Let’s take better care of Trent Park

Rubbish strewn around an overflowing litter bin in Trent Park
Rubbish strewn around an overflowing litter bin in Trent Park

Rsaal Firoz wants to see Enfield Council – as well as local residents – do more to reduce litter

It was a morning in early July when I was running through Trent Park, and I noticed an abnormal amount of rubbish piled up next to overflowing bins, with plastic, partially eaten meals and an assortment of other waste spilling out on to the central path, near the lake.

I disregarded it as being an isolated occurrence and quickly moved on. The next day, however, there were new mounds of polluting rubbish in the place of the waste from yesterday. This time, I photographed the mess and reported it via the Enfield Council website.

Over the following few weeks, this inconsiderate rubbish dumping became a common occurrence, to a point where I’d hardly be surprised to run past plastic waste, blending in with the natural environment, as if it were some unalterable reality; a permanent feature of the park. This should not at all be the case.

Trent Country Park is a heritage site, with its origins dating back as far as 1066. Over the centuries, it has changed hands various times, and is now under the ownership of the local community. Surely it is our responsibility as Enfieldians to respect the natural value of this magnificent park we have inherited, and to not use it as a dumping place for rubbish which we could quite easily carry home, or to the next empty bin?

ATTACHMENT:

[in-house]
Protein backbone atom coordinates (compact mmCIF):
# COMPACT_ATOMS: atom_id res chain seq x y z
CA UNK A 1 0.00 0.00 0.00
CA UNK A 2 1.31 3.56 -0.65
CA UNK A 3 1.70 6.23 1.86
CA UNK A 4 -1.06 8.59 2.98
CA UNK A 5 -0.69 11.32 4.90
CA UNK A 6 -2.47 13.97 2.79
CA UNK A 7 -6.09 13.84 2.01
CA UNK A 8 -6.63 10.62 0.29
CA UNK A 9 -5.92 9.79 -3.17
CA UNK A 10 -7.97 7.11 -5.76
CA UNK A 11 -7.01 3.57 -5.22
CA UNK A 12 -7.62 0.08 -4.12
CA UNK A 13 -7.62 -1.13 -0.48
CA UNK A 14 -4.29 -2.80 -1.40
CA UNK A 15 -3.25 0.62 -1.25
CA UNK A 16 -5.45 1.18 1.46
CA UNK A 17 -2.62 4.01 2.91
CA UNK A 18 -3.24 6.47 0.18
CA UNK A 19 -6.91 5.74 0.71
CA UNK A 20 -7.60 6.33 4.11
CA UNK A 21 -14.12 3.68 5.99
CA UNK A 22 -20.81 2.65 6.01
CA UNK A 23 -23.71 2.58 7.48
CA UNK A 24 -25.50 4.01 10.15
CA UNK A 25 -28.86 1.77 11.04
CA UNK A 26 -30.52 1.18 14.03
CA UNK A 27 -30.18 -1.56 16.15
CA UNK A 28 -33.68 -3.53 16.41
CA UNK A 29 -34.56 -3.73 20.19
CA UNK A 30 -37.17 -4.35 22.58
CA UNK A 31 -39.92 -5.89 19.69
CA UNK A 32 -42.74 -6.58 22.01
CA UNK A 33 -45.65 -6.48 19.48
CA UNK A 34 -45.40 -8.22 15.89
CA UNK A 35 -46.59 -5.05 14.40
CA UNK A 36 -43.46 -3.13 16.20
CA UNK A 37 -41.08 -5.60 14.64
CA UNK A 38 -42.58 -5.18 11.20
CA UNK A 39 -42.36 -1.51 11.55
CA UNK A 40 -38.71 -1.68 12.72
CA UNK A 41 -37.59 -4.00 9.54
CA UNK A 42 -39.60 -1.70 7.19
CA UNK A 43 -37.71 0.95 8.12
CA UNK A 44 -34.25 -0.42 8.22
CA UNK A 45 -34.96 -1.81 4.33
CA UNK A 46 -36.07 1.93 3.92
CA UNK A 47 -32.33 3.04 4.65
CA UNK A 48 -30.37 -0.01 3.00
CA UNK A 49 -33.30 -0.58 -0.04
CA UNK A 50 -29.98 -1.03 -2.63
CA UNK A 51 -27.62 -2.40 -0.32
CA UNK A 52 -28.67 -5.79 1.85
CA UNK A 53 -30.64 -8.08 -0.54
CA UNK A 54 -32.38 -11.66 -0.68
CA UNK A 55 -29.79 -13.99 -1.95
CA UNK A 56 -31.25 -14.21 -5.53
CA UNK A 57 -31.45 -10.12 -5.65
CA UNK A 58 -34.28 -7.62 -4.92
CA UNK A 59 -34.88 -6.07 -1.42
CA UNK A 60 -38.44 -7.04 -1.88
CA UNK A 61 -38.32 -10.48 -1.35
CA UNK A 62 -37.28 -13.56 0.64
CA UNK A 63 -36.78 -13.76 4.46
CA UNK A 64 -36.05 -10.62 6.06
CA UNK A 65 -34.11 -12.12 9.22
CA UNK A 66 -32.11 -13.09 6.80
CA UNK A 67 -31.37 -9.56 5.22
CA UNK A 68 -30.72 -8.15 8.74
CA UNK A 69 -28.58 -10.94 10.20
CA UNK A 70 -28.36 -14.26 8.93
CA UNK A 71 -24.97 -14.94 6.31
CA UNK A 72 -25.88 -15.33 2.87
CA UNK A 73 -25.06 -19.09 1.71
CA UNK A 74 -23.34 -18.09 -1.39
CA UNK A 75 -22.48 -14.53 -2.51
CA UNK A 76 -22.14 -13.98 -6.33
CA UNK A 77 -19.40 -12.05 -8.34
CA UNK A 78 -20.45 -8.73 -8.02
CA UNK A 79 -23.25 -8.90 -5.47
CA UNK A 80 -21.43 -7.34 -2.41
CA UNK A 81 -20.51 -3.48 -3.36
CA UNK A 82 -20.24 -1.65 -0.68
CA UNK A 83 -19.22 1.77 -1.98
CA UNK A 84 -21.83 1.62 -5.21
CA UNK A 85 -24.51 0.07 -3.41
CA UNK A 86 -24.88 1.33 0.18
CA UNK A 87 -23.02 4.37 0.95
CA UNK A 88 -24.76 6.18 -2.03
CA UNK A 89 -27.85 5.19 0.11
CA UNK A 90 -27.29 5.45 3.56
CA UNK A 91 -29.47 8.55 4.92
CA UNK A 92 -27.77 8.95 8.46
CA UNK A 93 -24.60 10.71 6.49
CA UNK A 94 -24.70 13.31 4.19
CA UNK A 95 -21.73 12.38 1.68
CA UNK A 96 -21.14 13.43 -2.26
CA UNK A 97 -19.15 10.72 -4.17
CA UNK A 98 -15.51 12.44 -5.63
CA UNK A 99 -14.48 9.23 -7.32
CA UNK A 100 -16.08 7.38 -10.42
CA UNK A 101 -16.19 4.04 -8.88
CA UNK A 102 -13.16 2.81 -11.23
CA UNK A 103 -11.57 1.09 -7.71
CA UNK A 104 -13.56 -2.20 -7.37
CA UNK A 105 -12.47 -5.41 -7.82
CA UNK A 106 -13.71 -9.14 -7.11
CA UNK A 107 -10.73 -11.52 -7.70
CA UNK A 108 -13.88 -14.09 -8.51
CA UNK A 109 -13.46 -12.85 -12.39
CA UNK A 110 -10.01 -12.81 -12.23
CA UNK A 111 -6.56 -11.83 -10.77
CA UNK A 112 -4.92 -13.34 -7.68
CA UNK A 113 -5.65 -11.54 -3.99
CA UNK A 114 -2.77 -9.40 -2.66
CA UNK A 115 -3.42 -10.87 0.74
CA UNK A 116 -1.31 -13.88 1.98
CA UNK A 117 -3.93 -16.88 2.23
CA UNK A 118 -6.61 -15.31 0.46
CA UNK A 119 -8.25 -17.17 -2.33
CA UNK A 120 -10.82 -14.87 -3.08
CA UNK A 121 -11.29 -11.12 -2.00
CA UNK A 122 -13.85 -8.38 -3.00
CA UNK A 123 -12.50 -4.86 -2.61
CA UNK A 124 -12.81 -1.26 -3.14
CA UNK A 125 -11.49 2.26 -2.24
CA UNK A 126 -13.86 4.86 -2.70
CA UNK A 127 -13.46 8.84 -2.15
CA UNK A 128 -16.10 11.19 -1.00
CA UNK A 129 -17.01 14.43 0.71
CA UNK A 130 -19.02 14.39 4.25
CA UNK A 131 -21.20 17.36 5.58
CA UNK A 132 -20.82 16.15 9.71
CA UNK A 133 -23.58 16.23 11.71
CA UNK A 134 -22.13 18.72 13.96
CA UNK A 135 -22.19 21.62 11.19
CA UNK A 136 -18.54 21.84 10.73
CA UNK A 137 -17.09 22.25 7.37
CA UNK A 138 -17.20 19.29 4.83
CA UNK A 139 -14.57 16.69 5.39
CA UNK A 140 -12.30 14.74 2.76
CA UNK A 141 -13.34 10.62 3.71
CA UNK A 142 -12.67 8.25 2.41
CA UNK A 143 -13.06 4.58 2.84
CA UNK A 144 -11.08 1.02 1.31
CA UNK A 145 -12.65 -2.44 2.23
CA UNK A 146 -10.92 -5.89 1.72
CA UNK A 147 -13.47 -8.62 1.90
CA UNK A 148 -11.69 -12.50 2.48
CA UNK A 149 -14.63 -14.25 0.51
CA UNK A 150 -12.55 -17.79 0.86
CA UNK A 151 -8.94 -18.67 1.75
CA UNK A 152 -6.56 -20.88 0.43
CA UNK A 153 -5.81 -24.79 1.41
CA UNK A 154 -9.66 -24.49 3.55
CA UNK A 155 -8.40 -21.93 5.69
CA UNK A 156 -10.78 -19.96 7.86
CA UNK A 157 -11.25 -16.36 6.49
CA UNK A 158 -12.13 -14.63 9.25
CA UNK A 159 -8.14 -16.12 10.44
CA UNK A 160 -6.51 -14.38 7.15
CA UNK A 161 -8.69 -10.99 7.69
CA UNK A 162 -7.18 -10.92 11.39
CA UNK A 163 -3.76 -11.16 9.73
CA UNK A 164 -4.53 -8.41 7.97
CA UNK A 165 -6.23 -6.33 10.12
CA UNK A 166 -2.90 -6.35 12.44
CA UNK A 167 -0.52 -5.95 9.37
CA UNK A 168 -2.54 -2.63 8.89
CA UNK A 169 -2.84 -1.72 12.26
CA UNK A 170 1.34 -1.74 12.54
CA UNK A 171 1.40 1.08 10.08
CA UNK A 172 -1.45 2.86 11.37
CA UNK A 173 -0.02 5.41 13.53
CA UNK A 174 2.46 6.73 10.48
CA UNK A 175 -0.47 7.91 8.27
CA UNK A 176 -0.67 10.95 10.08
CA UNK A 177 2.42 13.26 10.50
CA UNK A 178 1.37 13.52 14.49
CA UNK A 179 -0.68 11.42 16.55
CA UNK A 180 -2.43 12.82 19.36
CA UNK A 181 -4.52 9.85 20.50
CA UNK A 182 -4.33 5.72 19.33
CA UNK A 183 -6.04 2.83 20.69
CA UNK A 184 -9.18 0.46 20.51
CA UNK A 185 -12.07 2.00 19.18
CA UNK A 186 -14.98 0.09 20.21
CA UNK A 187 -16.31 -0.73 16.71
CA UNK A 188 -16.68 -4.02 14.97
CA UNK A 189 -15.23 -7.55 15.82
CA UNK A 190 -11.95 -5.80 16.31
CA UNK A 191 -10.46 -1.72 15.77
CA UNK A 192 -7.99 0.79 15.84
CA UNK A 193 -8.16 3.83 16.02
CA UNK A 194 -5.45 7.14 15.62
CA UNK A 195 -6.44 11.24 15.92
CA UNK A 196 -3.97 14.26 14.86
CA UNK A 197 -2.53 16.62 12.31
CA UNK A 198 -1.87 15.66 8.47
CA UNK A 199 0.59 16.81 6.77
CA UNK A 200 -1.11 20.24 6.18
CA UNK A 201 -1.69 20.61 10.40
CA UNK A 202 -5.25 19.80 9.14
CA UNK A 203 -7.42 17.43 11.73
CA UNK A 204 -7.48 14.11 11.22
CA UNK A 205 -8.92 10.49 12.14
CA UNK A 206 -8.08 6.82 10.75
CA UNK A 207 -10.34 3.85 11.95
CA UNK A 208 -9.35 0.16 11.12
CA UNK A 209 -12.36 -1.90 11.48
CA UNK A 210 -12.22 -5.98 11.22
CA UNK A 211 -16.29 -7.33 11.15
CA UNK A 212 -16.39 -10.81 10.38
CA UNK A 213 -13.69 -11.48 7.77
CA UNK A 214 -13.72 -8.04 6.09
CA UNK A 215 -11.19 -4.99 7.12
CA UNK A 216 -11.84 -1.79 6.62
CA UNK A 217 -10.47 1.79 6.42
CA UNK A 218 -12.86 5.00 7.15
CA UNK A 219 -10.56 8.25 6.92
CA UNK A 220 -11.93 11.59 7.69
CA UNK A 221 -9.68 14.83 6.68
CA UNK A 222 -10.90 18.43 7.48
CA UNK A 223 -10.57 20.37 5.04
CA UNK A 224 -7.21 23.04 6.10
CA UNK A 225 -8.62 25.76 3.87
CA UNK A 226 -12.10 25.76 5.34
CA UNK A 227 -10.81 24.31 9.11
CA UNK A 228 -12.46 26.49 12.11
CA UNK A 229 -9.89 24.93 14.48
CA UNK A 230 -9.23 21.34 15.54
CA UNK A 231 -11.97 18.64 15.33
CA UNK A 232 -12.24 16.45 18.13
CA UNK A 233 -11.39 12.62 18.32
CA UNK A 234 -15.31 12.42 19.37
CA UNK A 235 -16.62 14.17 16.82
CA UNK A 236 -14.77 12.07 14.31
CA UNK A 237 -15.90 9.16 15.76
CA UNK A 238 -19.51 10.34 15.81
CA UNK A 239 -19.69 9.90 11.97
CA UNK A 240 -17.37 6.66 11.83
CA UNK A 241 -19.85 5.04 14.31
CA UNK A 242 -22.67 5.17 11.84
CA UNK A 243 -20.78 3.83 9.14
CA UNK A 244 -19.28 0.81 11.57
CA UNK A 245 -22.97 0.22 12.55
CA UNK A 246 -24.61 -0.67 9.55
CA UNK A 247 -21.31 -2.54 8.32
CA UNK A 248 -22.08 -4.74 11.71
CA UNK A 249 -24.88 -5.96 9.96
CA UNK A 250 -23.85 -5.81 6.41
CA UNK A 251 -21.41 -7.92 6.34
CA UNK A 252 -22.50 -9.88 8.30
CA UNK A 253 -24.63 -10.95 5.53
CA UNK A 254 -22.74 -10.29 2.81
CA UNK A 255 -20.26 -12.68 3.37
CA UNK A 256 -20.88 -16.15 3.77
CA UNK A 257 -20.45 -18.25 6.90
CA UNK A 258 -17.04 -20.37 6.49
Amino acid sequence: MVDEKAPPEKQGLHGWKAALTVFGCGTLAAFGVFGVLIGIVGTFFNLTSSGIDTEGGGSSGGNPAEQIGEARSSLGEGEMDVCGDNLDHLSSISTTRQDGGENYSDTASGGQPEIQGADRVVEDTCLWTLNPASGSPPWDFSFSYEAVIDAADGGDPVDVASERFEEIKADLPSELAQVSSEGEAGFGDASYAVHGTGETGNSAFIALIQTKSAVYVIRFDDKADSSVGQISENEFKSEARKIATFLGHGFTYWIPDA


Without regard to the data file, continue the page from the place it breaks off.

Enfield Council has had strong stances on the ‘climate emergency’, recently pledging to create a new woodland with 100,000 trees, becoming one of the first UK local authorities to ban meat at its events, as well as introducing schemes such as the effective (albeit controversial) quieter neighbourhoods in a bid to reduce carbon emissions in the borough. An essential component of the local fight against climate catastrophe is the preservation of green spaces such as Trent Park, which not only contains several acres of oxygen-producing trees, but is also home to countless species of birds and insects.

Recently, paper plates and plastic bags were found in the ponds, right beside where the ducks eat. Is this the consideration we, as a community, are giving to our beloved wildlife hub? Enfield is lucky to be home to this wondrous park, and in order to preserve its natural grandeur, the community must do its bit in reducing waste, and the council must take immediate action against the wrong-doers.